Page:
The Jews run ALL positions in the WEST especially Germany!! The EU is completely by the hook noses!! Far from getting them OUT of important positions they have been very active taking OVER the entire WEST

  5. I’ll take this opportunity to present more facts related to the theory of Geocentrism, as I did in a previous article – ‘Iran launches military satellite into orbit amid tensions with US.’ Don’t worry, I still believe the Earth is a sphere.

    In the end of this short video you will see a path known as a cycloid, it’s like the shape of a flower. The video is about the Coriolis force, not planets. The Greek Ptolemy described the path of the planets exactly like that, thousands of years ago. That is what we see in our telescopes, we don’t see planets describing ellipses, we see planets describing cycloids. The Ptolemy’s description works perfectly well, ask any astronomer.

    The problem arises when we try to address forces behind these movements. The Newtonian model is full of flaws, no galaxy is supposed to exist in his model, they would centrifugally dissipate. That’s why “scientists” created out of thin air the fictitious concepts of dark matter/energy. Another problem in Newton’s model is that it can’t explain why planets or galaxies rotate inside a thin rotating disk, like we had some kind of vortex field.

    Newton static force of weight is half of the solution, the other half is the Coriolis dynamic force. Some analogies can be made: the force of weight a mass feels is analogous to the electrostatic force a particle, electrically charged, feels. The Coriolis force a moving mass feels is analogous to the electromagnetic (electrodynamic) force a moving particle, electrically charged, feels. On the Earth’s poles there is a match between the equation’s shape of gravity and electromagnetism. Outside the Earth’s poles gravity is more complex than electromagnetism. An electrical charge can be positive or negative but a mass cannot be negative. A moving charged particle in an electromagnetic field describes a helix but a moving particle (with mass) in Earth’s gravity describes a cycloid in Earth’s poles, outside the poles it’s a little more complicated.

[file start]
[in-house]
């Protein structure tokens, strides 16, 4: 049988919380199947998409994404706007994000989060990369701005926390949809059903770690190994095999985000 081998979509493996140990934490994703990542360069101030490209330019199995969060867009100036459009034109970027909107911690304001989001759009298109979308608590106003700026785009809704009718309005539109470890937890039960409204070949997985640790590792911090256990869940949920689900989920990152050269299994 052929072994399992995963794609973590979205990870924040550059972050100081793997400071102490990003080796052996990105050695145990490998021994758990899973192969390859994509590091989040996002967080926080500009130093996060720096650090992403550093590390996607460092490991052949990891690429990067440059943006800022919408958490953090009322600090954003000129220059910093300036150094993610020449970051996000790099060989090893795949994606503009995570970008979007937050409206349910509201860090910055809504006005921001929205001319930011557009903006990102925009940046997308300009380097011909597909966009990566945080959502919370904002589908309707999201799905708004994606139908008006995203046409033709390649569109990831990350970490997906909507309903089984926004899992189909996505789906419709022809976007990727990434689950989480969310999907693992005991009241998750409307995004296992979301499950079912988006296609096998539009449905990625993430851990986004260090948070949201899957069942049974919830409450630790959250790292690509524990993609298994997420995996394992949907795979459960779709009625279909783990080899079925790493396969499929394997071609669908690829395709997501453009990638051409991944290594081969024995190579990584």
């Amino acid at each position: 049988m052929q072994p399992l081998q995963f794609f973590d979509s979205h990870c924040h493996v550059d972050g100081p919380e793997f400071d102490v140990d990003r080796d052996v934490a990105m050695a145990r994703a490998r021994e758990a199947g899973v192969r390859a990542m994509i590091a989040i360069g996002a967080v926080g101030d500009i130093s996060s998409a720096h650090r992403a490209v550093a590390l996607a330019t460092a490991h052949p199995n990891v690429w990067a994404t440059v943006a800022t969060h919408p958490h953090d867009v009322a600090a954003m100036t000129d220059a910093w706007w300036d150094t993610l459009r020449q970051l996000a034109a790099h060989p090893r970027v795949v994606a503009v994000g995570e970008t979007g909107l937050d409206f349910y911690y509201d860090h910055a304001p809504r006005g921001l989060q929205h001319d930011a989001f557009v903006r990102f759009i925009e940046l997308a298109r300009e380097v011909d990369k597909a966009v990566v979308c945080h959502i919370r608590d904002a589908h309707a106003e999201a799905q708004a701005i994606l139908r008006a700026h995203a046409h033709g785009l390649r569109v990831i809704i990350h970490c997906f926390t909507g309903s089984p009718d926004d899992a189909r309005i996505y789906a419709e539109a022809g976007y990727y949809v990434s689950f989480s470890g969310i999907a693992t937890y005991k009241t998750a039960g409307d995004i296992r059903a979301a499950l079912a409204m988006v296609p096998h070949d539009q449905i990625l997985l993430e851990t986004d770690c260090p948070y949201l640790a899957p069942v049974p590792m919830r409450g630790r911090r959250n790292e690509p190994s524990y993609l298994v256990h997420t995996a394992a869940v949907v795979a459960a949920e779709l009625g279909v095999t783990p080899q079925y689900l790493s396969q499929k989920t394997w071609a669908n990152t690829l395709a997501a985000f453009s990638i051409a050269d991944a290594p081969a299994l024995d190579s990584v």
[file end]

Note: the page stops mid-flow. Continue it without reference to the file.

Geocentrism can explain everything. In the paper bellow equation 10 is the complete gravity force a particle feels in Earth’s gravity. Equation 17 is the detailed description of the Coriolis force.

    I’m kinda stuck, I can’t move forward and elaborate this theme further because of my limitations in mathematics. Are there any volunteers to take it from here?

  6. Once again consider nuclear armed Pakistan, US is never worried about nukes there, in fact Saudis have been transferring their Zombie ideology (Daesh/Isis) to Pakistan, who knows maybe yet another new threat will be created there to hinder Iran’s progress. There have been over ~340 US drone attacks with collateral damage in Pakistan and even more in Afghanistan, killing civilians, hitting wedding parties, farmers, etc… A nuclear armed Pakistan can’t do anything about it, Pakistanis people burn paper drones and effigies in protest. Compare this with Iran, has no nukes but no drone can even get close no matter how advanced! RQ170, RQ4, etc…

    Why should Iran make nukes when Israel is keeping nukes for Iran in Dimona nuclear facility!? Iran can take out Dimona within 7 minutes using a barrage of conventional Dezful missiles launched from Iran or Hezbollah could do this being much closer. It would never come to this though. Iran only needs to be always 1 step away from making a nuke, this by itself creates further deterrence. Building nukes would make Iran look just like another savage animal in the jungle, it is bad publicity and works negatively for Iran’s soft-power. Maintaining, updating and securing nuclear weapons is very costly and takes a lot of resources. Mutually Assured Destruction is what Nukes are for. It is much cleaner to use precision guided conventional missiles, to hit what, where and when it hurts with drawing much condemnation or attention, it is possible to adjust the payload or type of warhead for any target so enough explosive is used for efficiency and reducing collateral damage. Nukes are overrated and hold a country back, they are an excuse for US to keep pressure on Iran.

    In Iran we are not so worried of Saudis exporting their ideas to Pakistan, we do however see some real threat brewing up in Jordan! Look it up, King Abdullah II of Jordan has a British mother, some Salafi groups in there are preparing him as a fake Mahdi.

  7. What ever happened to D’andrea, was he killed in the CIA plane, in Afghanistan?

  8. This satellite launch was very important for different reasons, mainly because despite being a huge project involving 2000 people, enemy intelligence agencies failed to get anything about it. The satellite rotates earth once every 90 minutes and passes over US too!